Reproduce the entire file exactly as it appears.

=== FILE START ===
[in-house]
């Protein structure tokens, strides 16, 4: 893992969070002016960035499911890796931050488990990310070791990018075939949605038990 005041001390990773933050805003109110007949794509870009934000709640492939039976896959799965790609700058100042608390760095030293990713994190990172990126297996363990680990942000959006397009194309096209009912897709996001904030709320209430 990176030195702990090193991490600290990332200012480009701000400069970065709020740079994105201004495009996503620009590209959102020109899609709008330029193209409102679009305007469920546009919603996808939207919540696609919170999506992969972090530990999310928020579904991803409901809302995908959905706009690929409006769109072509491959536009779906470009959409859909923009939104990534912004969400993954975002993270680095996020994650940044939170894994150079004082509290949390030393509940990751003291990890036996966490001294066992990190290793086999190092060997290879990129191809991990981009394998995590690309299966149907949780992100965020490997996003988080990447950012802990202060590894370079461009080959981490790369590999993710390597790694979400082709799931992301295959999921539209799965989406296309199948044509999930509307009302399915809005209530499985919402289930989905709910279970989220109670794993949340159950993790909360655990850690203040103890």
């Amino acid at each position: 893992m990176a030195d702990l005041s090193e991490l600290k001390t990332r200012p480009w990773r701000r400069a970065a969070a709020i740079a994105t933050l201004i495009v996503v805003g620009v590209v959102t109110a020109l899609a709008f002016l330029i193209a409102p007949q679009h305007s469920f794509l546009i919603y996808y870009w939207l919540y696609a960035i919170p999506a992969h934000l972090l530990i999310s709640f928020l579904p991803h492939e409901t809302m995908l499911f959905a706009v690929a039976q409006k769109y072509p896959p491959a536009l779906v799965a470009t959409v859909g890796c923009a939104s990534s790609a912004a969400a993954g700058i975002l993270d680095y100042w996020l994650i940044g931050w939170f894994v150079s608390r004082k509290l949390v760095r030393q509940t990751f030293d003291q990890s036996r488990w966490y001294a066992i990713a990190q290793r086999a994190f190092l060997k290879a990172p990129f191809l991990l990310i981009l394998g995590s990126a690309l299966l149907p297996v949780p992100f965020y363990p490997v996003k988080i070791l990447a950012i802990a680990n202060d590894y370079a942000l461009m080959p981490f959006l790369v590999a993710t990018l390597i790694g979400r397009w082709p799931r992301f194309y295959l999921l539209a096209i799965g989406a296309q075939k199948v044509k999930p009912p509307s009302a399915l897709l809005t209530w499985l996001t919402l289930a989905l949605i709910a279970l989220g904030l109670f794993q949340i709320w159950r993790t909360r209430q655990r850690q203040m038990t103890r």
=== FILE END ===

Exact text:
[in-house]
């Protein structure tokens, strides 16, 4: 893992969070002016960035499911890796931050488990990310070791990018075939949605038990 005041001390990773933050805003109110007949794509870009934000709640492939039976896959799965790609700058100042608390760095030293990713994190990172990126297996363990680990942000959006397009194309096209009912897709996001904030709320209430 990176030195702990090193991490600290990332200012480009701000400069970065709020740079994105201004495009996503620009590209959102020109899609709008330029193209409102679009305007469920546009919603996808939207919540696609919170999506992969972090530990999310928020579904991803409901809302995908959905706009690929409006769109072509491959536009779906470009959409859909923009939104990534912004969400993954975002993270680095996020994650940044939170894994150079004082509290949390030393509940990751003291990890036996966490001294066992990190290793086999190092060997290879990129191809991990981009394998995590690309299966149907949780992100965020490997996003988080990447950012802990202060590894370079461009080959981490790369590999993710390597790694979400082709799931992301295959999921539209799965989406296309199948044509999930509307009302399915809005209530499985919402289930989905709910279970989220109670794993949340159950993790909360655990850690203040103890």
């Amino acid at each position: 893992m990176a030195d702990l005041s090193e991490l600290k001390t990332r200012p480009w990773r701000r400069a970065a969070a709020i740079a994105t933050l201004i495009v996503v805003g620009v590209v959102t109110a020109l899609a709008f002016l330029i193209a409102p007949q679009h305007s469920f794509l546009i919603y996808y870009w939207l919540y696609a960035i919170p999506a992969h934000l972090l530990i999310s709640f928020l579904p991803h492939e409901t809302m995908l499911f959905a706009v690929a039976q409006k769109y072509p896959p491959a536009l779906v799965a470009t959409v859909g890796c923009a939104s990534s790609a912004a969400a993954g700058i975002l993270d680095y100042w996020l994650i940044g931050w939170f894994v150079s608390r004082k509290l949390v760095r030393q509940t990751f030293d003291q990890s036996r488990w966490y001294a066992i990713a990190q290793r086999a994190f190092l060997k290879a990172p990129f191809l991990l990310i981009l394998g995590s990126a690309l299966l149907p297996v949780p992100f965020y363990p490997v996003k988080i070791l990447a950012i802990a680990n202060d590894y370079a942000l461009m080959p981490f959006l790369v590999a993710t990018l390597i790694g979400r397009w082709p799931r992301f194309y295959l999921l539209a096209i799965g989406a296309q075939k199948v044509k999930p009912p509307s009302a399915l897709l809005t209530w499985l996001t919402l289930a989905l949605i709910a279970l989220g904030l109670f794993q949340i709320w159950r993790t909360r209430q655990r850690q203040m038990t103890r």